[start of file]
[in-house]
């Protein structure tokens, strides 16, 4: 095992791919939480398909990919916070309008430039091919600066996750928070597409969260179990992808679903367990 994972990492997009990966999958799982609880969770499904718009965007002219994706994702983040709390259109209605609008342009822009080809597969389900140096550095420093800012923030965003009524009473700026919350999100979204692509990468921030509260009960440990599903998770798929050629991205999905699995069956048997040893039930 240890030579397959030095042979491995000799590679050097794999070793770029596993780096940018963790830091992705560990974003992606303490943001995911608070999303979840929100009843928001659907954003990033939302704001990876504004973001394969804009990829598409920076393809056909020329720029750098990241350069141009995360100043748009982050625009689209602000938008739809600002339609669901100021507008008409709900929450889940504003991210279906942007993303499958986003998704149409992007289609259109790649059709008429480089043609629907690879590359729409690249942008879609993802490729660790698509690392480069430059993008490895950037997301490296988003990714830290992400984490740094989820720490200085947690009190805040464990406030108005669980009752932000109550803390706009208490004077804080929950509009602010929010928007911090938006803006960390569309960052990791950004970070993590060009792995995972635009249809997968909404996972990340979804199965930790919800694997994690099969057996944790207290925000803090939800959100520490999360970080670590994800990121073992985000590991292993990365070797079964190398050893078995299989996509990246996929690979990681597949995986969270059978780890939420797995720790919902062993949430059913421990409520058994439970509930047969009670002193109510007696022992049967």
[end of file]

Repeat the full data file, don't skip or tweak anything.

[in-house]
């Protein structure tokens, strides 16, 4: 095992791919939480398909990919916070309008430039091919600066996750928070597409969260179990992808679903367990 994972990492997009990966999958799982609880969770499904718009965007002219994706994702983040709390259109209605609008342009822009080809597969389900140096550095420093800012923030965003009524009473700026919350999100979204692509990468921030509260009960440990599903998770798929050629991205999905699995069956048997040893039930 240890030579397959030095042979491995000799590679050097794999070793770029596993780096940018963790830091992705560990974003992606303490943001995911608070999303979840929100009843928001659907954003990033939302704001990876504004973001394969804009990829598409920076393809056909020329720029750098990241350069141009995360100043748009982050625009689209602000938008739809600002339609669901100021507008008409709900929450889940504003991210279906942007993303499958986003998704149409992007289609259109790649059709008429480089043609629907690879590359729409690249942008879609993802490729660790698509690392480069430059993008490895950037997301490296988003990714830290992400984490740094989820720490200085947690009190805040464990406030108005669980009752932000109550803390706009208490004077804080929950509009602010929010928007911090938006803006960390569309960052990791950004970070993590060009792995995972635009249809997968909404996972990340979804199965930790919800694997994690099969057996944790207290925000803090939800959100520490999360970080670590994800990121073992985000590991292993990365070797079964190398050893078995299989996509990246996929690979990681597949995986969270059978780890939420797995720790919902062993949430059913421990409520058994439970509930047969009670002193109510007696022992049967």